The world of pit bull fighting is difficult to infiltrate.
Morris Young, Gadsden County Sheriff, says, "It's very private. They do it in certain locations and the only way you can tell is if you hear the dogs barking and see the crowd going into a certain location."
Law enforcement officials aren't taking pit bull fighting lightly. In fact, they say they intend to seek the maximum penalty for those involved in the sport.
Humane Society officials are working diligently to put an end to the sport, helping write laws to protect the animals from the cruel sporting match.
Laura Bevans, the director of the Humane Society of the United States, says, "If we can prove to a judge, to a jury, that they have the animals for the purpose of fighting and baiting they can be convicted of a felony, so we're still working on those cases. We're working with law enforcements, encouraging to deal with those cases, understand how the law works, so were hoping a lot more is done in the future.”
The future for some of these dogs is bleak. The dogs that were removed from a home in Gadsden County were all euthanized. Animal Control officials say dogs who enjoy the sport of fighting are difficult to rehabilitate and pose a threat to humans and pets.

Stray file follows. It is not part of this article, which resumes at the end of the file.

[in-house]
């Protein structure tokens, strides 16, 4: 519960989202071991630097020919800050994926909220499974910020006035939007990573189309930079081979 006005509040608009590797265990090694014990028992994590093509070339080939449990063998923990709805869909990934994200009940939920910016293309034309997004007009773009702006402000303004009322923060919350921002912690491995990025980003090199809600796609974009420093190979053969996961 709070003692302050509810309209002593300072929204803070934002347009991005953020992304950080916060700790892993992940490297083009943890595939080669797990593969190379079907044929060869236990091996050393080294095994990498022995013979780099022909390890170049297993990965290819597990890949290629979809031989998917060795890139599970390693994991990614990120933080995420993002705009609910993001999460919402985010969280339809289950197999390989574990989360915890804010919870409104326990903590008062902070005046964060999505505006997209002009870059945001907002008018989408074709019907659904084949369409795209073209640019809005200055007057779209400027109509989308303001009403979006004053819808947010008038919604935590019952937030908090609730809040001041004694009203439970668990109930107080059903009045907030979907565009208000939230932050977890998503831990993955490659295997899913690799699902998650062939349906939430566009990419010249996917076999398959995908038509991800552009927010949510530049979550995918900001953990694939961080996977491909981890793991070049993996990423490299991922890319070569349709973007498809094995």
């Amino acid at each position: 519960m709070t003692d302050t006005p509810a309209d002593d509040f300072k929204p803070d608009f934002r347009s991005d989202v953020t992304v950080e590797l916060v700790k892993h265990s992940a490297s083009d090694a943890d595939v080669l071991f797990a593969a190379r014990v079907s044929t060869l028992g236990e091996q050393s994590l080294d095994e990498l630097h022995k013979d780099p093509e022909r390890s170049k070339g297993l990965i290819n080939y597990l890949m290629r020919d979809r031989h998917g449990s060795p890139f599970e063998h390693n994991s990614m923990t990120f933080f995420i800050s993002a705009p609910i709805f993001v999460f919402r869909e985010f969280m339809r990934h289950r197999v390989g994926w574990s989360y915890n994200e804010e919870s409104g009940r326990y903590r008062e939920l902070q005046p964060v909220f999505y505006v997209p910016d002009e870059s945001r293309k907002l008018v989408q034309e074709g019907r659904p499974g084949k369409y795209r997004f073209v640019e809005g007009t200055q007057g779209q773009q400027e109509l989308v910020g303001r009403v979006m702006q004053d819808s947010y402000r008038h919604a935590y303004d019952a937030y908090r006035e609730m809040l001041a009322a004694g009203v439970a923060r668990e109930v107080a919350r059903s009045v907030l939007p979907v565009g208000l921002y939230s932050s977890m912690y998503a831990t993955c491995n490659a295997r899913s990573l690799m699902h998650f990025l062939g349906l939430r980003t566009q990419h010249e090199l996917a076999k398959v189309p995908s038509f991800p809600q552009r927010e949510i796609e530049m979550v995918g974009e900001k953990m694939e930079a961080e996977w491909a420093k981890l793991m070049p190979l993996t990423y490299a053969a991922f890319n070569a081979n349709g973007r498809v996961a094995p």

Vickey Steier, Animal Control Supervisor for the City of Tallahassee, says, "If they're a fighter they get euthanized. Unfortunately these dogs get severe behavioral problems that you cannot take it out of the dog, and so because of the seriousness of this, if they could injure other dogs they will be euthanized."
While the fate of the dogs is known, the fate of the man involved in the pit bull fighting ring in Gadsden County hangs in the balance.
William Randall, Sr. was arrested and charged with 19 counts of animal cruelty and 19 counts of fighting or baiting animals. This case has made headlines in our area. Law enforcement and Humane Society officials say they are now doubling efforts to curb the crime.
Laura Bevan says, “I don't know if we're going to eliminate it. It's going to go underground right now because it's so prevalent. It just has to be stopped."
Bevan says if this sport is not stopped more pit bulls will end up like these dogs, with its face ripped out and deep puncture wounds, a cruel punishment to man's best friend all in an effort for human profit.
Fighting or baiting dogs is a third degree felony punishable by up to five years for each count, but a judge will make a final decision whether it's concurrent or consecutive.
As of now, no court date has been set for William Randall, Sr. WCTV will be following the case and will keep you posted.